I finally got around to Mr Clegg's today and got cracking with the 7800. He'd already cleaned it up rather nicely, re-capped it and swapped the regulator. He'd also pulled the cart guide off to clean it and the cart slot itself. Finally he de-rusted some of the screws by soaking them in vinegar. I finished the job by swapping out the buttons, then removing the regulator, channel switch, and a load of bits that are no longer required. On top of this, I gave it a bit of a clean around the bottom edge which was a bit manky, and re-flowed the solder for all the mechanical bits that see some abuse (cart slot & joystick ports). Finally I swapped out the bespoke power jack for a 2.1mm DC jack, dropping in a diode as @-^CrossBow^- recommended. I wouldn't normally bother with my own machines, but I thought I should probably get into the habit of doing it as it's good practice. Last thing was removing the glue from the colour trimmers as they'll be wrong, they always are.

 

Amerkin-8.thumb.jpg.9598cd09884d52b2871793298928415a.jpg

all destined of the bin. We keep the pulled power jack and channel switch (not in the photo) as spares

 

For the cap-swap deniers, yep this machine was working prior to pulling them and the two 220u ones were fine. But the 2200u one was already measuring north of 3000u, showing that it was on it's way out.

 

Amerkin-9.thumb.jpg.655d84a4ecc20cd7486aa59e7eac253d.jpg

...yes that's a cheapo cap measurer, it does the job we need it for.

 

Now it's ready for dropping some sort of video out onto it so we can test it properly before deciding what to do next.

 

Amerkin-10.thumb.jpg.df59ccd8c174975529ba953823c9ea7f.jpg

shiny

 

If you open and zoom in on the above picture you can see why they put the masking tape on the top right of the before pic. The power rail is right next to the ground the shield sits on. A bit of rubbing and it could wear through the silk screen causing a short via the shield. Bit of poor layout work when it comes to that trace! That said, it's a massively better laid out PCB than the PAL 7800... I think they were drunk when they tackled that.

Edited by juansolo
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Posted (edited)

For testing we grafted in an old AJM that had been removed from Cleggy's machine when we changed to relay switching. It had already had the clock pulled from it and re-used on his new one, so we just tidied that up a little and chopped the board down a little. It's here bodged in with an s-video jack and phono jack (for audio).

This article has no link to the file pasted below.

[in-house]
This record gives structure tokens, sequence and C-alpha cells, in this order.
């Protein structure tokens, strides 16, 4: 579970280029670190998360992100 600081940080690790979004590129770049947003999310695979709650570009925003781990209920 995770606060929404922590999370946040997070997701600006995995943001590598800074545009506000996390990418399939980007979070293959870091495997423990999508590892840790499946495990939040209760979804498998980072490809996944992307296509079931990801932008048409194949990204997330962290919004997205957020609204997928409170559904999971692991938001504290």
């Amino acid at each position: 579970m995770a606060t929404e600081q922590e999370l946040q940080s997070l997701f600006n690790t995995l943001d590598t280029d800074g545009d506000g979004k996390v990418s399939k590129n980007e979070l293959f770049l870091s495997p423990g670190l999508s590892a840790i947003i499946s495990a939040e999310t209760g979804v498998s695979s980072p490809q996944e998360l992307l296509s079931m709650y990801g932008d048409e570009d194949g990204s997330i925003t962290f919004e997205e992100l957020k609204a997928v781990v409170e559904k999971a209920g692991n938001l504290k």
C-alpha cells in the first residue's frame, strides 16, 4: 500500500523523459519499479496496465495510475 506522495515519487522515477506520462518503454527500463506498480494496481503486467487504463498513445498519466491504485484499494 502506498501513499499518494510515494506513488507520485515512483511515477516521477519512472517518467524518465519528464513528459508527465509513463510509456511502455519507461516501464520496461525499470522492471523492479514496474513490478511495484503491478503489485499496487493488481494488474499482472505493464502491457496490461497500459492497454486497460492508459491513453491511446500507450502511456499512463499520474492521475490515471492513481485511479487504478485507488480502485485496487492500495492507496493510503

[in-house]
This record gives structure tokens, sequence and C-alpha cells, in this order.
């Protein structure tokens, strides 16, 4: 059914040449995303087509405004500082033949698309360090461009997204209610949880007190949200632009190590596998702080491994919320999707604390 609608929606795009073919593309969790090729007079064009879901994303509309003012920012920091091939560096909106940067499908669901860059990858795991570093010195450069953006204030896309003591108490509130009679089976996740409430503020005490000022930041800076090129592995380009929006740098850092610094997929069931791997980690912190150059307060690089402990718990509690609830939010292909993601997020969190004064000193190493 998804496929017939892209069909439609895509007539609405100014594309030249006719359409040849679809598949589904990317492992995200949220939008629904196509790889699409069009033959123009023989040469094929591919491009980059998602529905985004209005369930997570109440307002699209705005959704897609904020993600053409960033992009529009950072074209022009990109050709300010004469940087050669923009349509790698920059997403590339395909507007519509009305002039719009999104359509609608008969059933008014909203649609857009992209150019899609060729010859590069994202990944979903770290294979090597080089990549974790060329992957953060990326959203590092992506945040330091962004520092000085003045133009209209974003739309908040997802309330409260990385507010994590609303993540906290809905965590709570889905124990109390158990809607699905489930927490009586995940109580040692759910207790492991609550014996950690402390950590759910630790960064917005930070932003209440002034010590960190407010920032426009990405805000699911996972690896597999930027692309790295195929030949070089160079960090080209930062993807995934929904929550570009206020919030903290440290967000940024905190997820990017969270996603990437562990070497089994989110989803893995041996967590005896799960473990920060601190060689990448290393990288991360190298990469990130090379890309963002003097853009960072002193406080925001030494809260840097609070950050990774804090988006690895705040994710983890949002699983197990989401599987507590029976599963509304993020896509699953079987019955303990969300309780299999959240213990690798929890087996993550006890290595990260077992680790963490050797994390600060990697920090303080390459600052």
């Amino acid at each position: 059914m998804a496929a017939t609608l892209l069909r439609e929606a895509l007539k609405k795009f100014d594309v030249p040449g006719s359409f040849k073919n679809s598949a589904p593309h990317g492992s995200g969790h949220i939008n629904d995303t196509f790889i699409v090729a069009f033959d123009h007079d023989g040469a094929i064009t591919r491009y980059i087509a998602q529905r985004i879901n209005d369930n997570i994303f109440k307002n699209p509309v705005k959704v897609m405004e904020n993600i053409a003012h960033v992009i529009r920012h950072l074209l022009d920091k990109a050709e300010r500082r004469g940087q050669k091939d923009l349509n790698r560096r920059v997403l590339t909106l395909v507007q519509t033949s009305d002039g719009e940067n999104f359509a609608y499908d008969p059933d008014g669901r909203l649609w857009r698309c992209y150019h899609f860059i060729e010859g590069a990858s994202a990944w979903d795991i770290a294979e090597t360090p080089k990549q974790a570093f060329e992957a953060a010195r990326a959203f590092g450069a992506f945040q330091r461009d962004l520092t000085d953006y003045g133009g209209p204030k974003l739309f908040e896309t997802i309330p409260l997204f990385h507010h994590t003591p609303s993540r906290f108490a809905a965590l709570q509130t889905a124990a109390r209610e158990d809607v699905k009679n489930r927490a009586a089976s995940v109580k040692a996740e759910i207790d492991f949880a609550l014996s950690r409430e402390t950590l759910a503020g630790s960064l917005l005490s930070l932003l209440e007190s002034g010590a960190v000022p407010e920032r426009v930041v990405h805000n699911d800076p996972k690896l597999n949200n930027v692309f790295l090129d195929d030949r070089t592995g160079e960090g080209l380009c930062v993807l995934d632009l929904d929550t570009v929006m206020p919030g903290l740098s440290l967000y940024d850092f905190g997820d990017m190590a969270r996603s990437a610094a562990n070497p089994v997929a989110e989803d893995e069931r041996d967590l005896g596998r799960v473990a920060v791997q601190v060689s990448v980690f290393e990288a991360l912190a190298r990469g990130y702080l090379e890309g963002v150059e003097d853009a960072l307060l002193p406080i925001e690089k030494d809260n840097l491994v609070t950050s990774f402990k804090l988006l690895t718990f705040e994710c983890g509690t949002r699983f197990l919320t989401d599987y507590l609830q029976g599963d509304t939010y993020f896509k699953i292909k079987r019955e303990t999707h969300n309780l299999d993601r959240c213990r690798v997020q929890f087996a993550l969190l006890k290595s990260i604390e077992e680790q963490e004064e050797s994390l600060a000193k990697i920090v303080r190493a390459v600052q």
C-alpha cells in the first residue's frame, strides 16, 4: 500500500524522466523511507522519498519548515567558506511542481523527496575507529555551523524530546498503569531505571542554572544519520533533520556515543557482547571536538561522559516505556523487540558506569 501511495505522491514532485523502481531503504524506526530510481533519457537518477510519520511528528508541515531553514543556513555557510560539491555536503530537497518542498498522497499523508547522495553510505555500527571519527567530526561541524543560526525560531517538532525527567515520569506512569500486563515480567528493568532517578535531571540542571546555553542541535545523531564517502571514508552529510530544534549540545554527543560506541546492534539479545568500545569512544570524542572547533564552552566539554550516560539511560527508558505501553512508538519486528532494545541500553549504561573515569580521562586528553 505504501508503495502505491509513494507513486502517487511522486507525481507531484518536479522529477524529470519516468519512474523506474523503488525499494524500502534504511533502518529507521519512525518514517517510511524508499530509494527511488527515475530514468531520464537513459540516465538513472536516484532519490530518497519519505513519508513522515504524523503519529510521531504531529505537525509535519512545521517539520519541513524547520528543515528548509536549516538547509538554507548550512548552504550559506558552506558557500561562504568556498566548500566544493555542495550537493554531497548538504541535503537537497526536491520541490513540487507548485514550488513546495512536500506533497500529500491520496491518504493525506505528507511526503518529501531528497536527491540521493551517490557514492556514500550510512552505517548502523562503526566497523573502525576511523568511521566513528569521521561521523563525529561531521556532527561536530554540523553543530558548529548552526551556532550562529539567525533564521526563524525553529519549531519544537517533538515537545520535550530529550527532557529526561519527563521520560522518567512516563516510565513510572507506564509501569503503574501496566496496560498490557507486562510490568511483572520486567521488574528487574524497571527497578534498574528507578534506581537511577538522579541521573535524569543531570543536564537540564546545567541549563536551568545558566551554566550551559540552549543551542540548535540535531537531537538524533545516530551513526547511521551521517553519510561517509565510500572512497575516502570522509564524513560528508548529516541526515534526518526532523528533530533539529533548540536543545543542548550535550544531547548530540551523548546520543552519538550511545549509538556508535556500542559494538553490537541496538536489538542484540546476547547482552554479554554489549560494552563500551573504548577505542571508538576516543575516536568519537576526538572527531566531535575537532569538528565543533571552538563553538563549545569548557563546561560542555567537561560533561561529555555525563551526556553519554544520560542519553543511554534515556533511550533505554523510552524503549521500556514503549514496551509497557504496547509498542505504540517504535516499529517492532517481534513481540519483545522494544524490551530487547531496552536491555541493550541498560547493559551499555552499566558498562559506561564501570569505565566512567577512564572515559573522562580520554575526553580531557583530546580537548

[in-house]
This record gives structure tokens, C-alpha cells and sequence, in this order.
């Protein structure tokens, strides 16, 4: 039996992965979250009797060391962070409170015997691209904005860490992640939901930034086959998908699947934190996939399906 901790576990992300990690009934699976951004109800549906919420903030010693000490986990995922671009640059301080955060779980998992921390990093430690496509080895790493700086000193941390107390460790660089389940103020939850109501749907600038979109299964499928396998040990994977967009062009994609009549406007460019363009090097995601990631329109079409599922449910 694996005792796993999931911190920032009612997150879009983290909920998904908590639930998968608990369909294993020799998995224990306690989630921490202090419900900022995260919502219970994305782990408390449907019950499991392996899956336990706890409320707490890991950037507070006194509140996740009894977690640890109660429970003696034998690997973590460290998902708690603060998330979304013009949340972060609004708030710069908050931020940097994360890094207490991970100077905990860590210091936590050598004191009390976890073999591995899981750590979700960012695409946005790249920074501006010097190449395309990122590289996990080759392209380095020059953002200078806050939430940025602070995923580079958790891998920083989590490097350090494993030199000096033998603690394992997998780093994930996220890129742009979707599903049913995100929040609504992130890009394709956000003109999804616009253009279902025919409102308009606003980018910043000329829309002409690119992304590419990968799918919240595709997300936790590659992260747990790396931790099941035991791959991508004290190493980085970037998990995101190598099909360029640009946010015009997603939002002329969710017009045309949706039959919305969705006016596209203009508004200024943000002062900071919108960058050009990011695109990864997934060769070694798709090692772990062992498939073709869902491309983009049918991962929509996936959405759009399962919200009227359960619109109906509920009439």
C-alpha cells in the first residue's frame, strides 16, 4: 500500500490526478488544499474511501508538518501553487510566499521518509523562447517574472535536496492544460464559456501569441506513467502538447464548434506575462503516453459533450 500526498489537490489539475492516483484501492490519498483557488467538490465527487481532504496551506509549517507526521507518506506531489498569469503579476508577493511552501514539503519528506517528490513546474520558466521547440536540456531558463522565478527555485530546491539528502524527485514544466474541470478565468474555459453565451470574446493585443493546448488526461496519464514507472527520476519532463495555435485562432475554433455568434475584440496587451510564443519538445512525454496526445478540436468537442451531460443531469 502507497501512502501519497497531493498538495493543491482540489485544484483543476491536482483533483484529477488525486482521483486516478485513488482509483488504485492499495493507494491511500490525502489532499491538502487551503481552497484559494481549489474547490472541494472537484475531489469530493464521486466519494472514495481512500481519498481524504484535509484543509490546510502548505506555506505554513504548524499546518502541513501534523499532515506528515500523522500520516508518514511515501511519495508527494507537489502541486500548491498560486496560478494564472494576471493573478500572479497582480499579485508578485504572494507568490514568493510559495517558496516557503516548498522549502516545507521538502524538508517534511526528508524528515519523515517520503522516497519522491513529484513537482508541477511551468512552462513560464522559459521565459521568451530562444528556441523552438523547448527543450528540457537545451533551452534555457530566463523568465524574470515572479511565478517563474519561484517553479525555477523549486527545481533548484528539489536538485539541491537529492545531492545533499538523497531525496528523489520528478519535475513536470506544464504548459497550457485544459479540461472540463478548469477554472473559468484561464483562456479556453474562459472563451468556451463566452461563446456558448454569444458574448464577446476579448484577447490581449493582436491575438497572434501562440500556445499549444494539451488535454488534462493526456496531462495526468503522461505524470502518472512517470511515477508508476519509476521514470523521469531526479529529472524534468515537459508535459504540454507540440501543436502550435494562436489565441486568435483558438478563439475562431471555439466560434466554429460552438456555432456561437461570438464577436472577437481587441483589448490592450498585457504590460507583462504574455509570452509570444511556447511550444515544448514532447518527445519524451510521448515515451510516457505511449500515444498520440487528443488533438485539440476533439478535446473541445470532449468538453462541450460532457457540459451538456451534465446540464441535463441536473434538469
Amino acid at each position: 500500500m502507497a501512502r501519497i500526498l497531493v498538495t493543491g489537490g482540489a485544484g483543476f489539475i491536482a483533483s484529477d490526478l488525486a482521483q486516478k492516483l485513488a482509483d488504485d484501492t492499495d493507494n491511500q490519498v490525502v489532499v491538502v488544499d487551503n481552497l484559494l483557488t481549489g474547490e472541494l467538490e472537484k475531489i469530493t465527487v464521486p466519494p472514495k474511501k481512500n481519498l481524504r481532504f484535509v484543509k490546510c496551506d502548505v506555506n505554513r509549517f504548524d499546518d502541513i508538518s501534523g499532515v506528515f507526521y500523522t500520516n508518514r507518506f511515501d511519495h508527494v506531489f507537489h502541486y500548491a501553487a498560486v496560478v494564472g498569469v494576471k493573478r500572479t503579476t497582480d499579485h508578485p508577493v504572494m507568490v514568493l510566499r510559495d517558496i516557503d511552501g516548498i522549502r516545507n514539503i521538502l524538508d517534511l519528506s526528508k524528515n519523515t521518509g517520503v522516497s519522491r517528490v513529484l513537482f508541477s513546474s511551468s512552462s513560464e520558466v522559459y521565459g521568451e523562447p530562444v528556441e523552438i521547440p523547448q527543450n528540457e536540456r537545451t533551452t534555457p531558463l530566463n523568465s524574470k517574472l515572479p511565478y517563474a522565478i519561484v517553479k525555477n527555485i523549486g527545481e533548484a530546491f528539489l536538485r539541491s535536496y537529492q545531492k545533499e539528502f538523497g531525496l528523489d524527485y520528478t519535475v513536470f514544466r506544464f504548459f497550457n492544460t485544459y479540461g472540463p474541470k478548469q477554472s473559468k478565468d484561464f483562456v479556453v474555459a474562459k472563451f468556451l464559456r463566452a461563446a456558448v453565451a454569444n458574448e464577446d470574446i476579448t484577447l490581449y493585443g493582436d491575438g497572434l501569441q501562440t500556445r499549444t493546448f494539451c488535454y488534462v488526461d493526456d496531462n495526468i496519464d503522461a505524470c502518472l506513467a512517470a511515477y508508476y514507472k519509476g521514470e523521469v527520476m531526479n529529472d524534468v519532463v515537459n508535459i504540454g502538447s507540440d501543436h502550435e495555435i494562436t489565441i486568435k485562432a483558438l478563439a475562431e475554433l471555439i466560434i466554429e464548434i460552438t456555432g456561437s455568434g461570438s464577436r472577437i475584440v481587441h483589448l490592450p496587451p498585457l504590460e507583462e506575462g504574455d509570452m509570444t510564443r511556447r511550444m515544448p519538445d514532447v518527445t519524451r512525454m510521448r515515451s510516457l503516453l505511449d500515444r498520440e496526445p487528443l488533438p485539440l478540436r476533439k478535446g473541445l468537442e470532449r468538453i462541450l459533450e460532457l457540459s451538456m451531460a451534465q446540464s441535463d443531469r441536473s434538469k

Amerkin-11.thumb.jpg.8f0d5261fe645fcc5fcd4f5c02c030c9.jpg

 

The following are all pics taken of it plugged into a 14" PVM via S-Video. This CRT does have a dark patch on it on the left anyhow (you can see it on the grey and yellow), otherwise it's super difficult not to catch it scanning as it seems to be running at near as damnit the same speed as the camera CCD. I took a lot of photos just to get these! Just bear in mind it looks way, way better in the flesh and the colours might be a little out due to it's CCD not being a human eyeball.

 

Amerkin-12.thumb.jpg.1c0682313d73d3eed02a9975af6efcc8.jpg

2600 NTSC colour bars

 

Amerkin-13.thumb.jpg.6085b3efee99fb9b54581924e75a66f4.jpg

7800 NTSC colour palette

 

I was pretty shocked just how good this actually turned out with just a little tweaking of the pots. The picture is surprisingly good. There's a little shadowing visible on some colours on the right hand side on the 7800, but it's not bad. Likewise there are very mild jailbars on the 2600 side, but you have to shove your face very close to the screen to even see them. From a normal playing distance it looks bloody good. Way better than I expected. It also doesn't do the colour rolling thing that the PAL systems do that you can't get rid of.

 

Indeed the picture quality of the NTSC machine is leagues ahead of the PAL machine. To the point I'm sure a UAV on it's own is more than enough to score a brilliant picture out of one. For those who haven't experienced it, I cannot emphasise enough just how bad the PAL 7800 is as standard.

 

Amerkin-14.thumb.jpg.1c10ac29fb9d198831e4d089f0df8fea.jpg

the black line through the sun is the camera catching the scanning and is invisible to the human eye

 

Amerkin-15.thumb.jpg.1e6212ee9d89b1781eb1662aa94546a6.jpg

likewise the fat shadowy bar in the middle 2/3 of this capture

 

Being unused to the NTSC colour palette set up the colours with the test card and assumed they were correct. Again they look way better in person and certainly seem to be in the right sort of area.

 

Amerkin-16.thumb.jpg.2a065b44ced8c19685ac9f4759de2786.jpg

 an example of the shadowing you get on certain colours. We've seen this before, and I'm not greatly bothered by it

 

So, what's next...?